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HMO licensing, the ‘fit and proper’ test and spent convictions

Icons CourtThe Court of Appeal has provided clarity for the test of a ‘fit and proper’ licence holder for houses in multiple occupancy (HMOs), write Simon Kiely and Christian Grierson.

Can a local authority consider the underlying conduct behind spent convictions when deciding whether a person making an application for HMO or other property licence is ‘fit and proper’? Yes – as confirmed by the Court of Appeal in Hussain v Waltham Forest LBC [2020] EWCA Civ 1539, upholding the earlier decision by the Upper Tribunal (Lands Chamber) (the “UT”), in Hussain v London Borough of Waltham Forest [2019] UKUT 339 (LC).

In that earlier decision, the UT had found that a local authority could consider the behaviour underlying a conviction which would otherwise be deemed as ‘spent’ under the Rehabilitation of Offenders Act 1974 (the “ROA 1974”) when applying the ‘fit and proper person’ test under Parts 2 and 3 of the Housing Act 2004 (the “HA 2004”), and the Court of Appeal has now upheld that decision.


A local authority in determining whether to grant a licence for a House in Multiple Occupation must be satisfied that “the proposed licence holder… is a fit and proper person to be the licence holder” [1] under the HA 2004.

In 2016, Mrs Nasim Hussain submitted seven applications for selective property licences under Part 2 of the HA 2004 to the London Borough of Waltham Forest (the “Council”).  In her application, Mrs Hussain asserted that none of the properties had any gas appliances. However, for four of the properties this was not correct, and as such, the Council asked Mrs Hussain to provide gas safety certificates for these properties. Certificates were provided, but it subsequently transpired that these had been forged and fraudulently back dated by a rogue gas servicing engineer to appear as though the gas safety checks had been done at a much earlier date.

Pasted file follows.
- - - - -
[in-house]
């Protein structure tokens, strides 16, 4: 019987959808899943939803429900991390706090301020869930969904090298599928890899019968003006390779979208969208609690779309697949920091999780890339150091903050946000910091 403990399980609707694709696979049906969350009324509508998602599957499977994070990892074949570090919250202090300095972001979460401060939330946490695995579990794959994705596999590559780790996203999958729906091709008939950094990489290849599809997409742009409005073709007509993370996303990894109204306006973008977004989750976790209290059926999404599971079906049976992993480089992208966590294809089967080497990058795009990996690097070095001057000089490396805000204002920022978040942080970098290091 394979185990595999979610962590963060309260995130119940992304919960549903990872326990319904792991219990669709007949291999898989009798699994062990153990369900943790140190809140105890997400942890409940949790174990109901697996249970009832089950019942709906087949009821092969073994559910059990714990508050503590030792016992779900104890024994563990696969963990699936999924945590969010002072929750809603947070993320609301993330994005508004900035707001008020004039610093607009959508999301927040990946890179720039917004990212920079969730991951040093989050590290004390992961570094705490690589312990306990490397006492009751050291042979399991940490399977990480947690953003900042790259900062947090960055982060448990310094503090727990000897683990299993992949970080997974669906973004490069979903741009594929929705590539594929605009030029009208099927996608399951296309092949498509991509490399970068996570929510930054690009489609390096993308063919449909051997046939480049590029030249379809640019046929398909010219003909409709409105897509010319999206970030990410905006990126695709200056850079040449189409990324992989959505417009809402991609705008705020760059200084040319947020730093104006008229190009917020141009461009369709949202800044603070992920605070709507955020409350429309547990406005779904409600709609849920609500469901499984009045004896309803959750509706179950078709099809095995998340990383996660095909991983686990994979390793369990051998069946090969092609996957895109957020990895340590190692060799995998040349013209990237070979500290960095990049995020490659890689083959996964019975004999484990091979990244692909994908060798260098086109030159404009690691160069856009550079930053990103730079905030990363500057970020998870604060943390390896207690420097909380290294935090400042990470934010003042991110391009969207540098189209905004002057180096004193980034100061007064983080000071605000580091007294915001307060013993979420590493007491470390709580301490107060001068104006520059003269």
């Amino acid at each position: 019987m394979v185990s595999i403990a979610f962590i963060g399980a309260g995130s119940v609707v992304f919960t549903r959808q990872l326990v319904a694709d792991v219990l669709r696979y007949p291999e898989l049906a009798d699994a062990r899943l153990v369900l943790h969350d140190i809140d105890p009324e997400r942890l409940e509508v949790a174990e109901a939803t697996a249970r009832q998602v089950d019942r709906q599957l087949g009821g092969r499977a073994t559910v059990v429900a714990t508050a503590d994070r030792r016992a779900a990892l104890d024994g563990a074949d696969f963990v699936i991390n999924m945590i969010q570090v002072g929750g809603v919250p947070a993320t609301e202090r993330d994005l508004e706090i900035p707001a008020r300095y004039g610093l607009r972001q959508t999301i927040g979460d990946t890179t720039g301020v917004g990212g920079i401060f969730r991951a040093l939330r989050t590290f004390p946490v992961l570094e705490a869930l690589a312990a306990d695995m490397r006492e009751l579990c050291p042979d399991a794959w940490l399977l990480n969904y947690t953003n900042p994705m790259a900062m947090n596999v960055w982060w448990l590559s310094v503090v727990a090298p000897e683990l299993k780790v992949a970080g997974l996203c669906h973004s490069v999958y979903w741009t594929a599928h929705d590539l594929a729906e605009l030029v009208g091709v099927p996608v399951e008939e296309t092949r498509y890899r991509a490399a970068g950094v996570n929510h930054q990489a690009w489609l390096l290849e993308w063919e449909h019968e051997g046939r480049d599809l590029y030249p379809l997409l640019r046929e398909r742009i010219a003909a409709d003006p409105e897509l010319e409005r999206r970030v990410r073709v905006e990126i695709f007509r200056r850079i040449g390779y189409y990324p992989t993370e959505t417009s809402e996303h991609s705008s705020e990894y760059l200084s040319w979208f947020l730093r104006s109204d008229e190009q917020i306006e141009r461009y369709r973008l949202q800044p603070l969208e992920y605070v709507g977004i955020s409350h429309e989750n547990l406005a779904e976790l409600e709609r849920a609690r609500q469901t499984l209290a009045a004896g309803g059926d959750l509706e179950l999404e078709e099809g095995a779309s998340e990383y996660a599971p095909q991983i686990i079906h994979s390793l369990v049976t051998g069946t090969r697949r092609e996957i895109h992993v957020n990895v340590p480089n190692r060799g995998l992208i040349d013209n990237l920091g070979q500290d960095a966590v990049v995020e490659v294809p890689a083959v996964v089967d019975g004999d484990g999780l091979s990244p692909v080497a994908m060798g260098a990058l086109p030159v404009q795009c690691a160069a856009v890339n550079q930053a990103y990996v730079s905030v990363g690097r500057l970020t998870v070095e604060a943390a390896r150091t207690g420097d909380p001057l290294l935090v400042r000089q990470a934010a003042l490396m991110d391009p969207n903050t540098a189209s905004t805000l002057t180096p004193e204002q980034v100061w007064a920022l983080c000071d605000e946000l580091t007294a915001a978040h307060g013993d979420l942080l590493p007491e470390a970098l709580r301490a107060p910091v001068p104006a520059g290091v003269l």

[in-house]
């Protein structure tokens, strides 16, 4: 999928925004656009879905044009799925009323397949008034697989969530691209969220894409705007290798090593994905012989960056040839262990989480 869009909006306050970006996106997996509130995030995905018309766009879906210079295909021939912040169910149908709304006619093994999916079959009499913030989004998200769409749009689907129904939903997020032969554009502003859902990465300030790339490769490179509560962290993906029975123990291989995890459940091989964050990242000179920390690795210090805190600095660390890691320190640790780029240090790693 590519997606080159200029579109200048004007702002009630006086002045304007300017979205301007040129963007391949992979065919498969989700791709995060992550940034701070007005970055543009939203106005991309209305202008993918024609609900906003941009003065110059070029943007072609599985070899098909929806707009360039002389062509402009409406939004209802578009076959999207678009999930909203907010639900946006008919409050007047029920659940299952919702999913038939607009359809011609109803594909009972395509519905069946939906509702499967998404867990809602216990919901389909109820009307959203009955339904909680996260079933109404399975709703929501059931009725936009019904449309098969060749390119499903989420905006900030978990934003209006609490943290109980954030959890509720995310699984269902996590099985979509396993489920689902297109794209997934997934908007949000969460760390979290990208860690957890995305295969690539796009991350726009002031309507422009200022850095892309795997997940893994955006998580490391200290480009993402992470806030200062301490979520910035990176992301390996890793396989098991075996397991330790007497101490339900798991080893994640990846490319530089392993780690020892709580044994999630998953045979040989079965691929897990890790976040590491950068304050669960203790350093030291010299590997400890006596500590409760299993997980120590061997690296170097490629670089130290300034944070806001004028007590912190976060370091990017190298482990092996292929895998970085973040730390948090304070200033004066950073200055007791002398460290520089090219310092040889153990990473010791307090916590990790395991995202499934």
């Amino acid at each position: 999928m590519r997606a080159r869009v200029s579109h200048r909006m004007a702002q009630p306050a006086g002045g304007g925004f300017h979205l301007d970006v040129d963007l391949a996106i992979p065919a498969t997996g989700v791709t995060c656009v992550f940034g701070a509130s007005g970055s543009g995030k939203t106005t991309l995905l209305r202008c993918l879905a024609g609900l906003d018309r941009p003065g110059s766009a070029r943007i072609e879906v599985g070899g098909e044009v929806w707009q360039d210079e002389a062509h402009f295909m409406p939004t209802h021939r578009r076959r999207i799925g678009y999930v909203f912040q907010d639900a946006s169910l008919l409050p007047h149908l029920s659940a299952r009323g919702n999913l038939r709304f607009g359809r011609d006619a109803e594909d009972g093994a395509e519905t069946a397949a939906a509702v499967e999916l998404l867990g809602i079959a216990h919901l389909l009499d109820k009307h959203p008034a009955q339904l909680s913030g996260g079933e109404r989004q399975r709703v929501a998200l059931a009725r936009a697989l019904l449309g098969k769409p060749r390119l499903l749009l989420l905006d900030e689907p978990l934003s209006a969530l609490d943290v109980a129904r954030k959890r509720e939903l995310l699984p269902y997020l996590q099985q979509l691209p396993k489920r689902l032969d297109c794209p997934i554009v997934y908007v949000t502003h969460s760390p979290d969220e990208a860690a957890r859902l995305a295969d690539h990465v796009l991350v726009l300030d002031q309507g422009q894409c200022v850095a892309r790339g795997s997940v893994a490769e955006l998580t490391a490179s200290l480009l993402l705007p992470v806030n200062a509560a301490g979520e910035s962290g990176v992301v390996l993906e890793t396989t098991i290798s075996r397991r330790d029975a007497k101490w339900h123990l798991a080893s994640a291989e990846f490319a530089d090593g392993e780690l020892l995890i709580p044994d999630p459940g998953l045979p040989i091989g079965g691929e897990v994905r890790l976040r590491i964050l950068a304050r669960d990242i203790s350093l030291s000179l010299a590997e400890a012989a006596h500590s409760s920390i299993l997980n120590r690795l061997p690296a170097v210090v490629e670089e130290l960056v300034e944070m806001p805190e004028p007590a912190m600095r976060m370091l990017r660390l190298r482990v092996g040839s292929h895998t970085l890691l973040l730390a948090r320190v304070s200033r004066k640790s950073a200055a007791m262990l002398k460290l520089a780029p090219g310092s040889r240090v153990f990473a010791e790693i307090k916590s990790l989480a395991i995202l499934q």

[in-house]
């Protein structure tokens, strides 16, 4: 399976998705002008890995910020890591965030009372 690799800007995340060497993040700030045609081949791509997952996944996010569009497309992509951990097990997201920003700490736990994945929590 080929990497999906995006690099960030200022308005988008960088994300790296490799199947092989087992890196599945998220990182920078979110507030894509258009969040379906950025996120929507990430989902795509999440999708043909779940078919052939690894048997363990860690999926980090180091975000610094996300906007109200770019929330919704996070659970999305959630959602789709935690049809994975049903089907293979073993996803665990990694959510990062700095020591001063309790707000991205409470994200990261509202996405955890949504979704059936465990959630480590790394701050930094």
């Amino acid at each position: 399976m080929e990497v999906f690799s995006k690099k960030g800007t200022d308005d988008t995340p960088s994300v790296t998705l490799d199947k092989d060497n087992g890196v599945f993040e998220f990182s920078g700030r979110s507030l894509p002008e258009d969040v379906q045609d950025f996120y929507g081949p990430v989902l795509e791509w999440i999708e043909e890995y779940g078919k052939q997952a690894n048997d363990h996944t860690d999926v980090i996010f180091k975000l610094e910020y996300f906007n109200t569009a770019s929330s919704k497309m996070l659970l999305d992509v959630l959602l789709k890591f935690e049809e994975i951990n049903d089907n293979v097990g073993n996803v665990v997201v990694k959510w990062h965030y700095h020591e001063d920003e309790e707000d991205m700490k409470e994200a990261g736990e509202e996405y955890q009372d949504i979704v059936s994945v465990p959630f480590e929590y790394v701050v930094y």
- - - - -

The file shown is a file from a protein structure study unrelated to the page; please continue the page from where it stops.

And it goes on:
As a result of providing the forged certificates, her husband, Mr Tariq Hussain was convicted under the Forgery and Counterfeiting Act 1981, and Mrs Hussain was convicted of knowingly or recklessly supplying false information to the Council.

On 23 November 2018, the conviction of Mrs Hussain was deemed ‘spent’ under the RAO 1974. However, in reliance upon the facts behind those convictions, the Council refused the outstanding applications for property licences on the basis that she was not a ‘fit and proper’ person. Mrs Hussain sought to appeal this decision to the First Tier Tribunal (the “FtT”) and to strike out reliance on their convictions, arguing this was in contravention of RAO 1974.

In their claim, the Appellants placed weight on the decision of R (YA) v Hammersmith and Fulham LBC [2016] EWHC 1850 (Admin). It was submitted that YA, when read with S.4(1) ROA 1974, meant the Council could not rely on any evidence in respect of a conviction that had become spent under the ROA 1974. The Council applied for the claim to be transferred to the UT on the basis that YA was wrong and should not have been followed.

The UT dismissed the action to strike out finding that although a rehabilitated person could be treated as not having committed, been charged with, prosecuted for, or convicted of an offence, the underlying conduct of that offence remains relevant to the decision of a local authority in considering the grant of a licence. Similarly, the UT held that a local authority in making a decision to revoke or refuse a licence did amount to ‘proceedings before a judicial authority’ for the purposes of the ROA 1974, and that so the Council was permitted to allow spent convictions to be considered. It is this decision that was appealed.


Lord Justice Hickinbottom gave the lead judgement and made a determination on the two key issues of the appeal.

The Scope of ROA 1974

The Court held that S.4(1)(a) ROA 1974 does not prevent the conduct of a spent conviction as being admissible. Crucially, a distinction between conduct and conviction was drawn by the Court.